Groups Claim Thousands Improperly Removed from CA Voting Rolls

A 2011 state law that required sentencing people with some types of offenses to county jail instead of state prison has created confusion that may have led some California counties to improperly drop them from the voting rolls. Photo Credit: svanblar/iStockphoto

Suzanne Potter
California News Service

LOS ANGELES – Thousands of people were improperly removed from California voting rolls in 2017, possibly due to an administrative error, says a California coalition for people who are or have been in prison.

On Wednesday, the “All of Us or None” coalition sent letters demanding restoration of voting rights to agencies in ten counties, including Butte, Contra Costa, Kings, Los Angeles, Orange, San Diego, Santa Clara, Solano, Tulare and Ventura.

Staff attorney Brittany Stonesifer with the group Legal Services for Prisoners with Children – part of the coalition – says the counties are failing to comply with a law that took effect in January 2017. It clarified that people sentenced to county jail or parole retain their voting rights – and only those currently in state prison or on state parole for felonies lose the franchise.

“And the primary demand was to restore improperly removed people from voter registration, to fix their systems to make sure that that doesn’t happen again, and to send notice to people who were improperly removed,” says Stonesifer, “so that they have an opportunity to re-register and to turn out to vote in time for the primary election in June.”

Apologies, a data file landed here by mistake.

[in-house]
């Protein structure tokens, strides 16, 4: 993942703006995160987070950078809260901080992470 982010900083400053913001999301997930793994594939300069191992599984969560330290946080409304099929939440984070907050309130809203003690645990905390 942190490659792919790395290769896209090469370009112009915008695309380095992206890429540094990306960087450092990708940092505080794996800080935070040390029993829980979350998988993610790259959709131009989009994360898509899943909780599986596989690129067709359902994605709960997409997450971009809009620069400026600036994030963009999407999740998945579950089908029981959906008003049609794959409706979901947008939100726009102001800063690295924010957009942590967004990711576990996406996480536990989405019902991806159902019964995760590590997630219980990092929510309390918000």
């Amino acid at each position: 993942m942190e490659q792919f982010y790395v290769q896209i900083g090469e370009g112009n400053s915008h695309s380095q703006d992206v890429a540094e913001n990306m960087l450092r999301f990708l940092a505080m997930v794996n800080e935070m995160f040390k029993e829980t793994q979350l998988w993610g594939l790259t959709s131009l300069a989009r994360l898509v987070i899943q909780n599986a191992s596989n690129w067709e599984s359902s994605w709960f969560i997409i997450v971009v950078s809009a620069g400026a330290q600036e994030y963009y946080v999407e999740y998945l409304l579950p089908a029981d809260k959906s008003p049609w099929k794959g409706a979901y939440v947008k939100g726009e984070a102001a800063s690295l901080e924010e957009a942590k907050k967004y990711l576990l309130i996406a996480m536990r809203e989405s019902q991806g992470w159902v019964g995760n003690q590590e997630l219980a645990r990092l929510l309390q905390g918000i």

A 2011 prison realignment law decreed that people with non-serious, nonviolent, nonsexual felonies be sentenced to county jail, not state prison. Confusion over that group’s right to vote led to lawsuits, and then the law clarifying their voting rights.

The coalition cross-referenced public records and found in L.A. County alone, more than 3,000 eligible voters were dropped in 2017. The L.A. County Registrar of Voters’ issued a statement saying it has a longstanding partnership with the re-entry community, is committed to upholding voting rights, will look into the claim and resolve any concerns.

Stonesifer calls this a civil-rights issue that must be addressed to maintain a functioning democracy.

“This is a historical problem,” says Stonesifer. “You know, people who have convictions are disproportionately lower income, and people of color have been historically disenfranchised in the United States. So, this just feeds into that long history of disenfranchisement.”

She notes that multiple studies have shown that people who retain their right to vote after incarceration have a stronger sense of civic responsibility and are much less likely to end up behind bars again.